Kadaga & MPs exchange bitter words over corruption & allowance money

Speaker of Parliament, Rebecca Kadaga.

The Speaker of Parliament, Rebecca Kadaga, has lashed out at MPs who sign for allowance and do not attend the prescribed meetings to the end.

Kadaga said it was wrong for legislators to sign for emoluments yet they do not fulfill their obligations and mandate of legislation, saying it was a form of corruption.

She expressed disappointment that the legislators were not living to the citizens’ expectations of being exemplary, saying they focus more on signing for their allowances yet they do not do the work they are paid to do.

“You come and smell the house by signing and you do not even enter the chamber. Can you imagine? All that is corruption,” the Speaker said.

Kadaga made the remarks while launching the Parliamentary Forum of Ethics and Integrity yesterday at the house. The forum was formed by MPs to act as a platform to discuss, uphold and defend the country’s moral values.

Its vision is to have a nation whose nationals are informed by deep personal respect of and adherence to ethical values such as honesty, accountability, and integrity.

Kadaga was happy about the forum and said rectitude should start right from the young children so that the country has a generation of integrity. The First Lady and education minister, Mrs. Janet Museveni, in a statement read by the general duties minister, Mary Karooro Okurut (Bushenyi Woman MP), urged legislators to spread the gospel of good parenting, saying it is the main pillar of a strong and upright society.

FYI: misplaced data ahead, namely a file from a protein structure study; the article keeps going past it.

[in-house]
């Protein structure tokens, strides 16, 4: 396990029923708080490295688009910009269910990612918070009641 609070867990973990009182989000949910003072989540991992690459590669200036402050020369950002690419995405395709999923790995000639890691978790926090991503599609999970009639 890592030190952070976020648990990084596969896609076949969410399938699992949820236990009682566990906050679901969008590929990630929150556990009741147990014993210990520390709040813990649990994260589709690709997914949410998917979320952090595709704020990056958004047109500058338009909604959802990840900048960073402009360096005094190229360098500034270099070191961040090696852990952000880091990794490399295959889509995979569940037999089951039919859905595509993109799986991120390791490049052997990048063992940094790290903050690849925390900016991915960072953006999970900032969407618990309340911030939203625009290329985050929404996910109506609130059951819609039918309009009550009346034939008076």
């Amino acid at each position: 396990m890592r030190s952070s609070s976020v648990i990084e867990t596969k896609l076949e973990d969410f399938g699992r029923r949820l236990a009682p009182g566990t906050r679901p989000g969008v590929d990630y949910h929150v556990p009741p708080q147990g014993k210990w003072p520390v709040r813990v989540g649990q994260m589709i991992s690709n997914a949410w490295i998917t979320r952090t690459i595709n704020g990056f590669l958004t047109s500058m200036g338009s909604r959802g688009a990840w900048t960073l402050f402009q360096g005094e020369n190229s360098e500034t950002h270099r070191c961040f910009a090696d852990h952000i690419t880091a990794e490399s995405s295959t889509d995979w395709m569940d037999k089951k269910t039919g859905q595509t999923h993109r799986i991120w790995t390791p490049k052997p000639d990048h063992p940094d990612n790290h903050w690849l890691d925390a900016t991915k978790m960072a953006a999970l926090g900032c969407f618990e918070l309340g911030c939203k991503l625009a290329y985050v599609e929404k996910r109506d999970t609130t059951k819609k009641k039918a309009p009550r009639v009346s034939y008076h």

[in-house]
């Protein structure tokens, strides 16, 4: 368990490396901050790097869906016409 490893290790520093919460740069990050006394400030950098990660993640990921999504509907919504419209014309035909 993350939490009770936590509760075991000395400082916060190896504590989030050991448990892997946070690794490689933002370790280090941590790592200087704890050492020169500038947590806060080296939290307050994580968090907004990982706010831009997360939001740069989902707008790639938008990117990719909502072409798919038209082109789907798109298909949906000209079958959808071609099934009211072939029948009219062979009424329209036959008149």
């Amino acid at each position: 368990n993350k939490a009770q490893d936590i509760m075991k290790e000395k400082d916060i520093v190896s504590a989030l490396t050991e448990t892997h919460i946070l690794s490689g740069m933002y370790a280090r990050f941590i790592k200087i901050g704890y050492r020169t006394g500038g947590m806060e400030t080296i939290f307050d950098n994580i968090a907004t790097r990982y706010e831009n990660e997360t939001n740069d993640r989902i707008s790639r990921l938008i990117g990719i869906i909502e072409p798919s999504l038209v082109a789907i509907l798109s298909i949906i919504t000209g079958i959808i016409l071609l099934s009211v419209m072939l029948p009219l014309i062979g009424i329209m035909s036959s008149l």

Speaker of Parliament Kadaga (right) with MPs and officials from different Government organizations during the launch of the Parliamentary Forum on Ethics and Integrity yesterday. Photo by Miriam Namutebi.

“Parents are the first educators before a child goes to a formal school, the parents should be involved in molding the children in the right way as far as their issues of ethical values are concerned,” Mrs. Museveni said.

She added that the ministry plans to incorporate the study of ethics in the education curriculum so that children are taught ethical values.

“This will be Primary and Secondary school because these are the formative years, where what is taught to the children sticks with them,” Okurut read. James Nsaba Buturo (Bufumbira County East), the chairperson of the forum said the forum, is not only an effort from Parliament but something the nation will pick up.

He said Uganda should first address the issue of ethics and integrity in order to grow economically. “The forum is going to be constantly reminding the country on what to do right and what is going wrong. We have to tell the nation to either swim or sink together since there is no other way around it,” Buturo added.

Simon Lokodo, the ethics minister, in a statement read by Alex Okello, the permanent secretary to the ministry, appreciated the legislators for their concern about the ethics of the society. He said this was a sign of change at hand.

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Lukwago Joseph grew up in a newspaper family, and rumor has it that instead of playing the guitar in his infancy, his parents put a reporter’s notebook and a pen next to him shortly after he turned born eight years. Before becoming editor of UGANDANZ, Lukwago was a parliament news editor for WBS TV. He joined UGANDANZ in July 2018, A few months after the company launched. Lukwago also spent five years as a freelance reporter, where he covered reporting for the highest bidder, intelligence, foreign policy, and Ugandan police. Lukwago graduated from Makerere University in 2008 with a B.A. in Journalism and worked on his college newspaper.